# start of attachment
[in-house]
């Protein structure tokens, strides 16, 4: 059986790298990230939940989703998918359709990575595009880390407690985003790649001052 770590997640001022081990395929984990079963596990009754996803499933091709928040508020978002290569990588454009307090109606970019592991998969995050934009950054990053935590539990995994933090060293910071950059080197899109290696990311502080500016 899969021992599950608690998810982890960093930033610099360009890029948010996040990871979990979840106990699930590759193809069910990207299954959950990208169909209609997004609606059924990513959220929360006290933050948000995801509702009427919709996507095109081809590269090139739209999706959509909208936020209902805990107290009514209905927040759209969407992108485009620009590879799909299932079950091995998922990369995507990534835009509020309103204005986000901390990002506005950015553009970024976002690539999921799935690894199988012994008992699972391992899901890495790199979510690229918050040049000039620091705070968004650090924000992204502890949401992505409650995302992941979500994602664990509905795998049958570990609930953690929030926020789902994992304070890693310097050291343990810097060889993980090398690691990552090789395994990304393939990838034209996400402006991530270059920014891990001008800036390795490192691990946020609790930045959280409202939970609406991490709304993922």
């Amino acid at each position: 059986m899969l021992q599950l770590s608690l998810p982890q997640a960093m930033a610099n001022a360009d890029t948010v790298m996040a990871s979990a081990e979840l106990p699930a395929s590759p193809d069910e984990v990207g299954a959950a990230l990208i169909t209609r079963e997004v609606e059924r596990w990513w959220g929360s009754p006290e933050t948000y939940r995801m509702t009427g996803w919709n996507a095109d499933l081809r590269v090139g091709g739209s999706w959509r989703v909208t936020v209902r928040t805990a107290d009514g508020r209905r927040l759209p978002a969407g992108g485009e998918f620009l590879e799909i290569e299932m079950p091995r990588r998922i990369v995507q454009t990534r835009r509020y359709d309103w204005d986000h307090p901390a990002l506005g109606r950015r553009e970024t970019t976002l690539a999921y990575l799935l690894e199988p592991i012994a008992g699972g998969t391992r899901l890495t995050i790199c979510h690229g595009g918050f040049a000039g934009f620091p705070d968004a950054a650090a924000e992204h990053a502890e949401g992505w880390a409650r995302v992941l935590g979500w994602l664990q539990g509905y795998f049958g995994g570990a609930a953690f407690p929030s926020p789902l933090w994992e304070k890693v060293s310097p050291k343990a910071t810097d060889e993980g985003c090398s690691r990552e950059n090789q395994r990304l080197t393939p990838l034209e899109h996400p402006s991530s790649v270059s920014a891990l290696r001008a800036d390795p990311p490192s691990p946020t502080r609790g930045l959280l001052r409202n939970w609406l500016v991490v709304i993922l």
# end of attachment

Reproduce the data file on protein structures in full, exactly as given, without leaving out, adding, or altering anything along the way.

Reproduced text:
[in-house]
């Protein structure tokens, strides 16, 4: 059986790298990230939940989703998918359709990575595009880390407690985003790649001052 770590997640001022081990395929984990079963596990009754996803499933091709928040508020978002290569990588454009307090109606970019592991998969995050934009950054990053935590539990995994933090060293910071950059080197899109290696990311502080500016 899969021992599950608690998810982890960093930033610099360009890029948010996040990871979990979840106990699930590759193809069910990207299954959950990208169909209609997004609606059924990513959220929360006290933050948000995801509702009427919709996507095109081809590269090139739209999706959509909208936020209902805990107290009514209905927040759209969407992108485009620009590879799909299932079950091995998922990369995507990534835009509020309103204005986000901390990002506005950015553009970024976002690539999921799935690894199988012994008992699972391992899901890495790199979510690229918050040049000039620091705070968004650090924000992204502890949401992505409650995302992941979500994602664990509905795998049958570990609930953690929030926020789902994992304070890693310097050291343990810097060889993980090398690691990552090789395994990304393939990838034209996400402006991530270059920014891990001008800036390795490192691990946020609790930045959280409202939970609406991490709304993922």
């Amino acid at each position: 059986m899969l021992q599950l770590s608690l998810p982890q997640a960093m930033a610099n001022a360009d890029t948010v790298m996040a990871s979990a081990e979840l106990p699930a395929s590759p193809d069910e984990v990207g299954a959950a990230l990208i169909t209609r079963e997004v609606e059924r596990w990513w959220g929360s009754p006290e933050t948000y939940r995801m509702t009427g996803w919709n996507a095109d499933l081809r590269v090139g091709g739209s999706w959509r989703v909208t936020v209902r928040t805990a107290d009514g508020r209905r927040l759209p978002a969407g992108g485009e998918f620009l590879e799909i290569e299932m079950p091995r990588r998922i990369v995507q454009t990534r835009r509020y359709d309103w204005d986000h307090p901390a990002l506005g109606r950015r553009e970024t970019t976002l690539a999921y990575l799935l690894e199988p592991i012994a008992g699972g998969t391992r899901l890495t995050i790199c979510h690229g595009g918050f040049a000039g934009f620091p705070d968004a950054a650090a924000e992204h990053a502890e949401g992505w880390a409650r995302v992941l935590g979500w994602l664990q539990g509905y795998f049958g995994g570990a609930a953690f407690p929030s926020p789902l933090w994992e304070k890693v060293s310097p050291k343990a910071t810097d060889e993980g985003c090398s690691r990552e950059n090789q395994r990304l080197t393939p990838l034209e899109h996400p402006s991530s790649v270059s920014a891990l290696r001008a800036d390795p990311p490192s691990p946020t502080r609790g930045l959280l001052r409202n939970w609406l500016v991490v709304i993922l």